Helen Anne Curry was a CRASSH Early Career Fellow in Lent 2016. She is currently a CRASSH Pro Futura Scientia Fellow, spending the first year of her fellowship at the Swedish Collegium in Uppsala. We asked her five questions about her fascinating book, Evolution Made to Order: Plant Breeding and Technological Innovation in Twentieth Century America (University of Chicago Press, 2016).
Q. As a Pro Futura Scientia Fellow, could you tell us a little about the programme as well as the research you are conducting at the Swedish Collegium for Advanced Study?
The CRASSH Pro Futura Scientia fellowship provides three years of research leave, one year of which is spent in residence in Uppsala at the Swedish Collegium for Advanced Study (SCAS) and two at CRASSH in Cambridge. This fellowship has offered me an extraordinary opportunity to develop further my research on the history of seed banking as a strategy for conserving crop genetic diversity, and to complete a book linked to that research tentatively titled Endangered Maize. I’ve spent my first months at SCAS writing the early chapters of Endangered Maize, which will explore the history of various efforts that have been made over the past century to collect and preserve diverse varieties of maize (or corn) in the Americas.
Q. What is your monograph, Evolution Made to Order, about?
Evolution Made to Order is a history of what I call early genetic technologies, various techniques and tools that were understood in the mid-twentieth century to enable unprecedented control over genes and therefore new opportunities for creating plants and animals ‘to order’. These technologies, which include x-rays, radioisotopes, and a chromosome-altering compound called colchicine, aren’t tools that have been typically included in our histories of biotechnology. But they were in fact imagined by many people as enabling precise genetic manipulation, if not already then in the near future. As I show, experimentation in the United States with all three as tools for creating new crops and flowers was widespread.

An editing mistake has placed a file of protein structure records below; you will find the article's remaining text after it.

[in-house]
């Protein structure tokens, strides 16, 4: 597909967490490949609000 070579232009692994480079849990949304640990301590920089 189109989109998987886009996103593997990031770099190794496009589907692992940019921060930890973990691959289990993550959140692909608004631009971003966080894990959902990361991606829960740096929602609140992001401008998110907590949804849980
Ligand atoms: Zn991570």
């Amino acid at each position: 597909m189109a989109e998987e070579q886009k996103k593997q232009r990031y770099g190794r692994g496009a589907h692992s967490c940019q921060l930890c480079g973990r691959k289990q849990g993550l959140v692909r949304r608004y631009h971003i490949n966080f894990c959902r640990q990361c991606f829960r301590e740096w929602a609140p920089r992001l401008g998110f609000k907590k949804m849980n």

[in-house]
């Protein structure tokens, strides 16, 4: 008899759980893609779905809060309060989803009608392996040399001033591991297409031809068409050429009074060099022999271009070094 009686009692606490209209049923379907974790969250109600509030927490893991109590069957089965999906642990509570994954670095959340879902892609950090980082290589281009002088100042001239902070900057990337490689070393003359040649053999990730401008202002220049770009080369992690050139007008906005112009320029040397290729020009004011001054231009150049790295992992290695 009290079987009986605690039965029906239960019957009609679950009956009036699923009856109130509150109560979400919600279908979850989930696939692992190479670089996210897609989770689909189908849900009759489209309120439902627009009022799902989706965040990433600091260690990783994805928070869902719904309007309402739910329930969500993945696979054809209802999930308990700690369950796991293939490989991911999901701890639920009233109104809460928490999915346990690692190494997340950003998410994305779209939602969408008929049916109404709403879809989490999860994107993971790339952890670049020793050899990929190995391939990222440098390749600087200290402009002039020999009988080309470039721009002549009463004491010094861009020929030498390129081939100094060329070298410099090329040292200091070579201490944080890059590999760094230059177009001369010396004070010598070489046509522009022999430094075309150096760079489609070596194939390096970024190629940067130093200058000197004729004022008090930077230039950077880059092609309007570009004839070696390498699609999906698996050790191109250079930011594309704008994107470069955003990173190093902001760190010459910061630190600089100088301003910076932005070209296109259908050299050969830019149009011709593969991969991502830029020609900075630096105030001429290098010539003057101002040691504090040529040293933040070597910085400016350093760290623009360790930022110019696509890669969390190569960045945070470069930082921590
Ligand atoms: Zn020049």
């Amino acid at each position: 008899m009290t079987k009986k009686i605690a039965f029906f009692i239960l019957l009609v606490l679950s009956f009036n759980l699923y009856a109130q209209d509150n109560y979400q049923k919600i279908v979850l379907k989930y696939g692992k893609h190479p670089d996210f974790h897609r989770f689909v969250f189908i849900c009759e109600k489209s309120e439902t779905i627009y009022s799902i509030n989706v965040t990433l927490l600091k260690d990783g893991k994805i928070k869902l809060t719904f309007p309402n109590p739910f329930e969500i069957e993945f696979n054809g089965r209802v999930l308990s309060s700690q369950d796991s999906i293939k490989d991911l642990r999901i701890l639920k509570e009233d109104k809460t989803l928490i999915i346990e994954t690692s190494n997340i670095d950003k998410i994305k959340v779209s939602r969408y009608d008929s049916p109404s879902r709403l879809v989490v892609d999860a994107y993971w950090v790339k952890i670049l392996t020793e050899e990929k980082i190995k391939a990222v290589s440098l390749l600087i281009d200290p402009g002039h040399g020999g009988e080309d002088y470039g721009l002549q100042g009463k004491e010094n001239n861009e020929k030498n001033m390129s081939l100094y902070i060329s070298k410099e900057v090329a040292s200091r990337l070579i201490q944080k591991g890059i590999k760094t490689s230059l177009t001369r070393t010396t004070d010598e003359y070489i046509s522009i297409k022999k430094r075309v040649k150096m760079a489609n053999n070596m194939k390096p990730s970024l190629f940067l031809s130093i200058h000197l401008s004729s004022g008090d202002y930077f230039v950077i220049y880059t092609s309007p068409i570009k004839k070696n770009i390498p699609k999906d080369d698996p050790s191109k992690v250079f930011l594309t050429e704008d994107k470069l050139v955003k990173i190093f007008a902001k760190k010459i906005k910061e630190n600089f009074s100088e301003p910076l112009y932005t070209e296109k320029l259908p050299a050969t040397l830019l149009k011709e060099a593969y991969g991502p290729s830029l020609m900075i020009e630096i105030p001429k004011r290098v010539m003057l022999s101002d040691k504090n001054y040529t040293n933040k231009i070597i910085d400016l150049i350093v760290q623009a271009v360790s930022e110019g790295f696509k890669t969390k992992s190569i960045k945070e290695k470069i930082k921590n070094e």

Q. What would people be surprised to learn about the subject?
One of the most striking aspects of the story, beyond the central claim that attempts at genetic engineering have a longer history than we typically recognize, is the appreciation of and engagement with these technologies by many people, not just experimental biologists or plant breeders. In the 1930s and 40s, for example, some home gardeners were eager to obtain colchicine and conduct their own experiments in genetic manipulation using common garden flowers and vegetables. Similarly, in the 1960s there was a fad for purchasing ‘Atomic Energized’ seeds, which companies claimed had been exposed to radiation and might, as a result, have mutated into unusual new forms and colours.
Q. Why is this an important book?
In telling the history of early genetic technologies, Evolution Made to Order situates these not only amidst the relevant developments in biological science but also the history of technology. Historians have tended to see the development of biotechnology as a distinct area within the history of technology, one in which biologists worked away at biological problems. But I argue that it is impossible to understand the emergence of and enthusiasm for genetic technologies apart from the broader history of technological innovation in America. The early technologies that I cover in the book were completely entangled in other areas of innovation and industrial production—electro-mechanical, chemical, nuclear—both in terms of their material production and in the outcomes anticipated from them. Many Americans envisioned and enacted the process of innovating living organisms, in this case new breeds of agricultural crops and garden flowers, little differently from that of innovating any other modern industrial product.
Q. Where might one find a copy?
Bonus question (if you dare): Please summarise Evolution Made to Order in a tweet.
X-rays. Toxic chemicals. Radioisotopes. Though it seems strange today, all were once considered harbingers of an agricultural revolution, tools that would allow crops to be engineered ‘to order’. Evolution Made to Order explores these early genetic technologies, offering an unexpected new perspective on the history of biotechnology.